It is heartening that the great British sausage is making a strong comeback in spite of the lure of vegetarianism, and against the massed ranks of industrially produced bangers with little flavour and less interest. The Lincolnshire sausage is one that is at the forefront of the cause, a sterling pork sausage from a county where raising pigs has a long tradition.
The product itself is a very simple one, and nothing wrong with that. Generally of a good size, perhaps an inch in diameter, and weighing around a couple of ounces per link, the Lincolnshire is to be identified by its coarsely chopped or ground pork, rather than finely minced, and having a goodly amount of sage to flavour it. Sage is a herb associated with the county for its pork pies as well as its sausages
The course meat gives the sausage a satisfying texture, far more open and toothsome than the slurry found in some of the ‘bags of mystery’ sadly sometimes sold as sausages in this country.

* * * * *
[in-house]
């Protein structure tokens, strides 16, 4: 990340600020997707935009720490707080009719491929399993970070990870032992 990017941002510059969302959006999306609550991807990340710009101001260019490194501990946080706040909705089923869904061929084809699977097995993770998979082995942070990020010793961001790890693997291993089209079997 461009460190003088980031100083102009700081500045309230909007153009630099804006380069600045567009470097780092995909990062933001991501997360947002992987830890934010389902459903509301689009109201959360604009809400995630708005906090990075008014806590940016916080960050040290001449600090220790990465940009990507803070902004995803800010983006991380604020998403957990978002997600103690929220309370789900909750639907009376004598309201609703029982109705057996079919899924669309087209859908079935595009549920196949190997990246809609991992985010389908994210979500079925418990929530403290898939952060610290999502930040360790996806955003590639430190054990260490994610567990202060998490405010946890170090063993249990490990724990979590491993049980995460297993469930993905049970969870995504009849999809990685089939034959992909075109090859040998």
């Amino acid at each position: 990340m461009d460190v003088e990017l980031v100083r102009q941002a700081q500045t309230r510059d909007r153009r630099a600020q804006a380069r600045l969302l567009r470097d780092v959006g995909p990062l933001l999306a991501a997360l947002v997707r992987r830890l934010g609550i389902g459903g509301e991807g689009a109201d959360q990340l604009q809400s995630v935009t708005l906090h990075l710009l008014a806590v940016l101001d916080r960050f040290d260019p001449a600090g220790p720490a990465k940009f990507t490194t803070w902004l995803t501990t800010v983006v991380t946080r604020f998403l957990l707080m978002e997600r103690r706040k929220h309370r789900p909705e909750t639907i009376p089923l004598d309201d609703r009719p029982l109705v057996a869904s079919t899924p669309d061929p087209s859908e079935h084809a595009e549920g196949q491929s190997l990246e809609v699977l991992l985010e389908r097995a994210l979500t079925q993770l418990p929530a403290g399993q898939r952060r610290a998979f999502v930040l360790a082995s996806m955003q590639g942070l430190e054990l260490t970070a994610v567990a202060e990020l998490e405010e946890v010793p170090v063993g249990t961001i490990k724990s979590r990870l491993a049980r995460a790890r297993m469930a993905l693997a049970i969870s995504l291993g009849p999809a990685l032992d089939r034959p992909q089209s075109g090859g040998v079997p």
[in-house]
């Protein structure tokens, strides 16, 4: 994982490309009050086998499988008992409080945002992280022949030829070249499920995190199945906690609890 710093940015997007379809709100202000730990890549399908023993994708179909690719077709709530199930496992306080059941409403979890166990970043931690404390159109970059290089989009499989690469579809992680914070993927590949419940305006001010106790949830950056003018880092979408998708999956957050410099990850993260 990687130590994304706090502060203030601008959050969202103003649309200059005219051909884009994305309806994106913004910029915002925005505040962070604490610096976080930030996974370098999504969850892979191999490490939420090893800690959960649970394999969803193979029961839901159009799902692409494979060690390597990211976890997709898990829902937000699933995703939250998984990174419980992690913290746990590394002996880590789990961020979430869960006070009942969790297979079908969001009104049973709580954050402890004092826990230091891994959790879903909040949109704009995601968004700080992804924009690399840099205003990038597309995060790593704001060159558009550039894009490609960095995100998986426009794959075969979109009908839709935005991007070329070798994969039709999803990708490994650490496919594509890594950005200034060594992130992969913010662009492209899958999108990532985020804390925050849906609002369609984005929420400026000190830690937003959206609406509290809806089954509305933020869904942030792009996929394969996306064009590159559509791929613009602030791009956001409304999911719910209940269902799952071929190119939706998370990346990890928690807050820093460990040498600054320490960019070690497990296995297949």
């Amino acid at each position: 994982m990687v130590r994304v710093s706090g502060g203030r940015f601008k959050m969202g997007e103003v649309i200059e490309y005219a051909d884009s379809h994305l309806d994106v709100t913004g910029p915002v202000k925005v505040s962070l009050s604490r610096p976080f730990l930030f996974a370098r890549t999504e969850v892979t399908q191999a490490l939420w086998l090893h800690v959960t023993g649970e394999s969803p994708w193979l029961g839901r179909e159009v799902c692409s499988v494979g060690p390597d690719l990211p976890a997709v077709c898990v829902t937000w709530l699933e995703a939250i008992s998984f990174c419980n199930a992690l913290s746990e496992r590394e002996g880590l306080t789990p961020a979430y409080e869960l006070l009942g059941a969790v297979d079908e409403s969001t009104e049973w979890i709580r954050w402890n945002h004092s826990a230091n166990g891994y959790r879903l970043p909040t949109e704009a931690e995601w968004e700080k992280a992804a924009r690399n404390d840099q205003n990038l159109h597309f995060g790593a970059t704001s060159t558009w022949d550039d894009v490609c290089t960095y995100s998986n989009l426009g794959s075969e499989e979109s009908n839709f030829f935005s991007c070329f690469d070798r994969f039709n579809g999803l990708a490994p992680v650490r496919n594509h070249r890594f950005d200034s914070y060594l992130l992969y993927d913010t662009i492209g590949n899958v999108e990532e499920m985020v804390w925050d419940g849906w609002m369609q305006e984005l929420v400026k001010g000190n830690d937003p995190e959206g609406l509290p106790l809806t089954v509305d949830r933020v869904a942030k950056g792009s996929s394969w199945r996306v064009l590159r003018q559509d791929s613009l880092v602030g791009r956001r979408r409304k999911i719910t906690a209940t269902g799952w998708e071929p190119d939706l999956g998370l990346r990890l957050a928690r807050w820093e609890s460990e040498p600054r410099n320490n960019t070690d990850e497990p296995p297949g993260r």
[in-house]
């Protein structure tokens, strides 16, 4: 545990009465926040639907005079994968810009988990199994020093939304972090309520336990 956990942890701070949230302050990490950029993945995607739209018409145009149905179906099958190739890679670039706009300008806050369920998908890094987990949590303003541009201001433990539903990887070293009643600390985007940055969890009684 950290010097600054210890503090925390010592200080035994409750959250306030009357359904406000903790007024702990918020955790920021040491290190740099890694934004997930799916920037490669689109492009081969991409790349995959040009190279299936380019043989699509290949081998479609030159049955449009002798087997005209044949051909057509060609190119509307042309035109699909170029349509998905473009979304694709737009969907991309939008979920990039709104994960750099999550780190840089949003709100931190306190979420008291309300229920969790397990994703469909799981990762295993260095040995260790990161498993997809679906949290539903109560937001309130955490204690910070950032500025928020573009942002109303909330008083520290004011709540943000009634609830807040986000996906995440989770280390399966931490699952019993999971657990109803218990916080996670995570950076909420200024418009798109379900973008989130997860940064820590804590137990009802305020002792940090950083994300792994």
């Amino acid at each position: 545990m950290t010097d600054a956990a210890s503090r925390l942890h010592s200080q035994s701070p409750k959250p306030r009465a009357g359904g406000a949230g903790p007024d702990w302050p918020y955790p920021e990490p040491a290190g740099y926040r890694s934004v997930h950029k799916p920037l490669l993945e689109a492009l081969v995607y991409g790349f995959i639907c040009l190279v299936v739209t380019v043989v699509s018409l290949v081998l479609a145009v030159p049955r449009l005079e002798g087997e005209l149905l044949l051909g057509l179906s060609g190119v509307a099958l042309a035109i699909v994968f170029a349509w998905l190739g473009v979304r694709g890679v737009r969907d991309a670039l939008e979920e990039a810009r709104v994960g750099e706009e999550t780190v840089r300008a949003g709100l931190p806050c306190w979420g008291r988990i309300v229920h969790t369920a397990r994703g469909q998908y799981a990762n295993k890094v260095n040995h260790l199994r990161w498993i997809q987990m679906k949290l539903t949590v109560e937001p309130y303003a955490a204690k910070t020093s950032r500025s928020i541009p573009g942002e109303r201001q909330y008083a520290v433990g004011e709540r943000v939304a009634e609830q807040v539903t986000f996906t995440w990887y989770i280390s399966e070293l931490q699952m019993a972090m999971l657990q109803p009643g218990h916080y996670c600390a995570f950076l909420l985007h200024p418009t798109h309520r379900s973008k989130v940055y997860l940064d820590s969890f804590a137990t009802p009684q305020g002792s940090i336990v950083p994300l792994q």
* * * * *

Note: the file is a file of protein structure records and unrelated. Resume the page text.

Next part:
In 2004 a group of Lincolnshire butchers began a campaign for the Lincolnshire sausage to have Protected Designation of Origin status, their wishes being: to reserve the name for sausages made from British pork; for the sausages to be made within the county, or at least its boundaries prior to local government reorganisation in 1974; natural casings to be used; and for the meat content to be a minimum of 70 per cent.
Edward Leigh, MP for Gainsborough in the county, brought the matter up in the House of Commons in 2005, and since that time the campaign has moved on apace, with the Lincolnshire Sausage Association being formed in support of its aims. It is surely to be hoped that they win the day. Lincolnshire is after all a county that takes its sausages seriously – the ancient city of Lincoln holds an annual competition to crown the best sausage maker in the county.